Friday, January 18, 2019
This morning, we had a wet landing on the island of Genovesa, the most isolated of the main islands. A wet landing means that we step off of the zodiac into the water. High waves can make this especially adventurous.
Our ship anchored in Darwin’s Bay, a huge submerged caldera. Also known as “Bird Island,” Genovesa is home to many seabirds, including the red-footed booby, the Nazca booby, the great frigatebird, the swallow-tailed gull, and the Galapagos dove. The beach is beautiful, with coral and shells forming the sand. Red mangroves and prickly pear are abundant.
We observed a female and infant sea lion lying on the shore, then we walked along the beach, oohing and aahing at the many birds here. Each of the dominant bird species has staked out its own territory, although it’s not uncommon to see several perched on the same shrubs.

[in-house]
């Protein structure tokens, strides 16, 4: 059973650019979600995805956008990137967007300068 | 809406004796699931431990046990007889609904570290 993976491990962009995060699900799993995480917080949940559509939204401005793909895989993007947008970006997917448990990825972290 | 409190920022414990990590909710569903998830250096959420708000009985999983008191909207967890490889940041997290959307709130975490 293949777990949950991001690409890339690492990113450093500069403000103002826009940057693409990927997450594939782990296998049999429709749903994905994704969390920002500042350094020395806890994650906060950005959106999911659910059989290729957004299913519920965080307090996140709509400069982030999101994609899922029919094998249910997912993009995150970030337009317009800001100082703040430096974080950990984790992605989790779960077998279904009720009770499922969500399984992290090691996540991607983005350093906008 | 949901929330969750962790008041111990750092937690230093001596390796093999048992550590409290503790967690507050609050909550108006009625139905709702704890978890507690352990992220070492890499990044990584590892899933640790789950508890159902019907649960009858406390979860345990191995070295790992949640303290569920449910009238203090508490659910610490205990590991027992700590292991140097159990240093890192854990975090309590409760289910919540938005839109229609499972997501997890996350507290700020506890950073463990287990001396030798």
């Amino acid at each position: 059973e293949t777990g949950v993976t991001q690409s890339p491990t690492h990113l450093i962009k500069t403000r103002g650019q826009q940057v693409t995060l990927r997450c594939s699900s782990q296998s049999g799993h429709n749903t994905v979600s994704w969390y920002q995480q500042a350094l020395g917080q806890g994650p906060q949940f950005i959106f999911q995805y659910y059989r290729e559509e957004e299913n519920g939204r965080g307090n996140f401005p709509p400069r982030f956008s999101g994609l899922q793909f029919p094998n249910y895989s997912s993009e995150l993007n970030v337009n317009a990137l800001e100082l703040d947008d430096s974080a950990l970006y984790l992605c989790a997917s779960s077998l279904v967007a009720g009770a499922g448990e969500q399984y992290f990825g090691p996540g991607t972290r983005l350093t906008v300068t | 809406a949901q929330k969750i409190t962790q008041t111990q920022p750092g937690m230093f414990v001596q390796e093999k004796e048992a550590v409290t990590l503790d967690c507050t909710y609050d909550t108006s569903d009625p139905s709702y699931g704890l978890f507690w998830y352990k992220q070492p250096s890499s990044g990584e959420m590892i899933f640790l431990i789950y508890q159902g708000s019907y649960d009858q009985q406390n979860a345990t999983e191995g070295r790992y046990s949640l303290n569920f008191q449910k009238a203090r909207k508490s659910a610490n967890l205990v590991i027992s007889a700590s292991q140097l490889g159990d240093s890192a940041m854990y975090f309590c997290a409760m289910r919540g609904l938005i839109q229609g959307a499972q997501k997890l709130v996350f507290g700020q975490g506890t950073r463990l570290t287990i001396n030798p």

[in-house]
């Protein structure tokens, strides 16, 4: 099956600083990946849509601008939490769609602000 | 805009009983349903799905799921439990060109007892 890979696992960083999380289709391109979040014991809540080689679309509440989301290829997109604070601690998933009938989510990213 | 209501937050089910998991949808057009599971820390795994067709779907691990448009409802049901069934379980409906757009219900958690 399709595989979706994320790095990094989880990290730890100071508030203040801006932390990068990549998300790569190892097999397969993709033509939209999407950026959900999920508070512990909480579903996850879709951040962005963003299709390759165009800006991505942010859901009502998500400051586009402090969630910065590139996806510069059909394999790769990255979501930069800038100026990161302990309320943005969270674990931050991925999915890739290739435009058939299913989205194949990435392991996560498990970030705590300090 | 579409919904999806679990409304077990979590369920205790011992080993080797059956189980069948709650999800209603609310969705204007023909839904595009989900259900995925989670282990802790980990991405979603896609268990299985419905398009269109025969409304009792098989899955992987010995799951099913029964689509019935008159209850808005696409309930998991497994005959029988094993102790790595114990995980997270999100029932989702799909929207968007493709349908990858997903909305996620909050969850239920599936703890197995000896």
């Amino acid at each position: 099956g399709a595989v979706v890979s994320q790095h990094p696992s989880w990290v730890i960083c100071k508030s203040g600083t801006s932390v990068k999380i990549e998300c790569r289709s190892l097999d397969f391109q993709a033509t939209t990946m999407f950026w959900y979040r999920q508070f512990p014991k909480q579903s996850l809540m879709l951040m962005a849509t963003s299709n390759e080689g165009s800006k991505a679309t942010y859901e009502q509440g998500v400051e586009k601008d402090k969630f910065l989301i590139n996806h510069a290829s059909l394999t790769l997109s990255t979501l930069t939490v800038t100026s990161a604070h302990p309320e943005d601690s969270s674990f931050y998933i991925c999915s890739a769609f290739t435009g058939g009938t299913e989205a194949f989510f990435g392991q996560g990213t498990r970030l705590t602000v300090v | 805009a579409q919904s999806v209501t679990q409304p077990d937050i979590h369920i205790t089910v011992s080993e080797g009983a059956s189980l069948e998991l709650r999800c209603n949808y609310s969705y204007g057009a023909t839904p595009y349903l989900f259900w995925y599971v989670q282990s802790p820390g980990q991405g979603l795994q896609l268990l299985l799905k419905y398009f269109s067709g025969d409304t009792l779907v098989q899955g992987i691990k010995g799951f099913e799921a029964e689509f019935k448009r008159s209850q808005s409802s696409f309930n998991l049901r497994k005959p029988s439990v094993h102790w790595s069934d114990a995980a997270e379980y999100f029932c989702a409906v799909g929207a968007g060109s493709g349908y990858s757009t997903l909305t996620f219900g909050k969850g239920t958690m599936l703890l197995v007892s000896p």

The red-footed boobies nest in the red mangrove bushes here. This is the only specie of booby that has prehensile feet, allowing it to perch in trees or shrubs. We saw many nests in the mangroves, some with eggs, some with chicks.
The Galapagos dove has a symbiotic relationship with the prickly pears on this island. There are no other pollinators on Genovesa, so the dove has taken over that role. In return, the spines of the prickly pear are relatively soft, as compared to the cacti on other islands, not unlike the hairs of a beard, which allows the dove to land on it. Another difference between the prickly pear here and those on the other islands is that is doesn’t form the hard bark. There is no need to add this protection since are no tortoises or land iguanas trying to feed on the plant.
Tidewater ponds hold lots of tiny fish, possibly pufferfish.
Several male frigate birds were hanging out with red sacs inflated, waiting for a female to notice them. I wished them luck.